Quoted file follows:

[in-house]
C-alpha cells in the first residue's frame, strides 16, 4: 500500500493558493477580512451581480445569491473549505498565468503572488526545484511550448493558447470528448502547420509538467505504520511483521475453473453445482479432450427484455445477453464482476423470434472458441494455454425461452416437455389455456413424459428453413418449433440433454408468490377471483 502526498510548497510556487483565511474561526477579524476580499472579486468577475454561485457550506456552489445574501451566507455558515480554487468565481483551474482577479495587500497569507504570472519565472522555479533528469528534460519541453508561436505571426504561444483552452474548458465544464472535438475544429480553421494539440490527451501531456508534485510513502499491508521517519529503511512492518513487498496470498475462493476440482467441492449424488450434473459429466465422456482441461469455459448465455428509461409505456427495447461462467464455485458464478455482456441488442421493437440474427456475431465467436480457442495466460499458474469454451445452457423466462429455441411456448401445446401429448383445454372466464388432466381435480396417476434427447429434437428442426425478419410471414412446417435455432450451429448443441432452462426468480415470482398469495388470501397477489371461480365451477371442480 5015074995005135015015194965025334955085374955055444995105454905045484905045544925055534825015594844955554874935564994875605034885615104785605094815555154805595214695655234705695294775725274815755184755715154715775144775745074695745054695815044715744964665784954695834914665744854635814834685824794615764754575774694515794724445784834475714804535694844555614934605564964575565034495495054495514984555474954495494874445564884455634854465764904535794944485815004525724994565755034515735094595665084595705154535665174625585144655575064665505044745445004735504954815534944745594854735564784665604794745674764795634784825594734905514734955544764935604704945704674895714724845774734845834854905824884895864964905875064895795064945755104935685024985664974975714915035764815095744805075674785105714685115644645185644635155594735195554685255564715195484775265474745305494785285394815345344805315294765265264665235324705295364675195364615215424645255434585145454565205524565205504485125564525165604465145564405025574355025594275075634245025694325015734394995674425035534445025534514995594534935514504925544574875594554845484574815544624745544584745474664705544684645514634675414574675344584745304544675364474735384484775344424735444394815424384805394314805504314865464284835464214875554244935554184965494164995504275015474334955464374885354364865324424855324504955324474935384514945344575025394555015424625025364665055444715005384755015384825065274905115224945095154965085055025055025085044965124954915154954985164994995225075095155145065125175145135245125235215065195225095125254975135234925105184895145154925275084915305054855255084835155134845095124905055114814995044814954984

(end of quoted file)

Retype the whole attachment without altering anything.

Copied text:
[in-house]
C-alpha cells in the first residue's frame, strides 16, 4: 500500500493558493477580512451581480445569491473549505498565468503572488526545484511550448493558447470528448502547420509538467505504520511483521475453473453445482479432450427484455445477453464482476423470434472458441494455454425461452416437455389455456413424459428453413418449433440433454408468490377471483 502526498510548497510556487483565511474561526477579524476580499472579486468577475454561485457550506456552489445574501451566507455558515480554487468565481483551474482577479495587500497569507504570472519565472522555479533528469528534460519541453508561436505571426504561444483552452474548458465544464472535438475544429480553421494539440490527451501531456508534485510513502499491508521517519529503511512492518513487498496470498475462493476440482467441492449424488450434473459429466465422456482441461469455459448465455428509461409505456427495447461462467464455485458464478455482456441488442421493437440474427456475431465467436480457442495466460499458474469454451445452457423466462429455441411456448401445446401429448383445454372466464388432466381435480396417476434427447429434437428442426425478419410471414412446417435455432450451429448443441432452462426468480415470482398469495388470501397477489371461480365451477371442480 5015074995005135015015194965025334955085374955055444995105454905045484905045544925055534825015594844955554874935564994875605034885615104785605094815555154805595214695655234705695294775725274815755184755715154715775144775745074695745054695815044715744964665784954695834914665744854635814834685824794615764754575774694515794724445784834475714804535694844555614934605564964575565034495495054495514984555474954495494874445564884455634854465764904535794944485815004525724994565755034515735094595665084595705154535665174625585144655575064665505044745445004735504954815534944745594854735564784665604794745674764795634784825594734905514734955544764935604704945704674895714724845774734845834854905824884895864964905875064895795064945755104935685024985664974975714915035764815095744805075674785105714685115644645185644635155594735195554685255564715195484775265474745305494785285394815345344805315294765265264665235324705295364675195364615215424645255434585145454565205524565205504485125564525165604465145564405025574355025594275075634245025694325015734394995674425035534445025534514995594534935514504925544574875594554845484574815544624745544584745474664705544684645514634675414574675344584745304544675364474735384484775344424735444394815424384805394314805504314865464284835464214875554244935554184965494164995504275015474334955464374885354364865324424855324504955324474935384514945344575025394555015424625025364665055444715005384755015384825065274905115224945095154965085055025055025085044965124954915154954985164994995225075095155145065125175145135245125235215065195225095125254975135234925105184895145154925275084915305054855255084835155134845095124905055114814995044814954984